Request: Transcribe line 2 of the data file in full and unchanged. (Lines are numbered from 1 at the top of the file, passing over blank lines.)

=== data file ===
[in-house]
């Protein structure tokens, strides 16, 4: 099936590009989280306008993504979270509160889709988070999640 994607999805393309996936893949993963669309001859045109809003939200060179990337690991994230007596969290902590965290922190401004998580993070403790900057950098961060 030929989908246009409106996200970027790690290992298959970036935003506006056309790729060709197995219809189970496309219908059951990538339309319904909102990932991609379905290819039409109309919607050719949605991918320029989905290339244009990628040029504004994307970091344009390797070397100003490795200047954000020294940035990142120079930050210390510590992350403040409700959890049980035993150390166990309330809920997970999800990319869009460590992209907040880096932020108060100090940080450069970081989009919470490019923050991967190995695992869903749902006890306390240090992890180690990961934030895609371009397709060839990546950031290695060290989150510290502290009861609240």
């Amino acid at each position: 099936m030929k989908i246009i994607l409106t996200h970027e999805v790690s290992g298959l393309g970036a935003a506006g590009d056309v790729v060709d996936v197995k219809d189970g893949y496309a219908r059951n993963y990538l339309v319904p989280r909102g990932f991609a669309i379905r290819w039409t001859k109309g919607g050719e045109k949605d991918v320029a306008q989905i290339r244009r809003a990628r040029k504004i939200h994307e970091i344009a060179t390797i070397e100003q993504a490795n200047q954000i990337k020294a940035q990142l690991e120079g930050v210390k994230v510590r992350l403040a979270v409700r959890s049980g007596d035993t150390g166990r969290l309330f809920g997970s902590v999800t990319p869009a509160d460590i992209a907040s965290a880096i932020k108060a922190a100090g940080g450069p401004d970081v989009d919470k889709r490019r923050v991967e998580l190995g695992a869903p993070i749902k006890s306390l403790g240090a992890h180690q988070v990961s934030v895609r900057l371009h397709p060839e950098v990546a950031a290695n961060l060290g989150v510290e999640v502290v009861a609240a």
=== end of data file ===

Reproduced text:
């Protein structure tokens, strides 16, 4: 099936590009989280306008993504979270509160889709988070999640 994607999805393309996936893949993963669309001859045109809003939200060179990337690991994230007596969290902590965290922190401004998580993070403790900057950098961060 030929989908246009409106996200970027790690290992298959970036935003506006056309790729060709197995219809189970496309219908059951990538339309319904909102990932991609379905290819039409109309919607050719949605991918320029989905290339244009990628040029504004994307970091344009390797070397100003490795200047954000020294940035990142120079930050210390510590992350403040409700959890049980035993150390166990309330809920997970999800990319869009460590992209907040880096932020108060100090940080450069970081989009919470490019923050991967190995695992869903749902006890306390240090992890180690990961934030895609371009397709060839990546950031290695060290989150510290502290009861609240």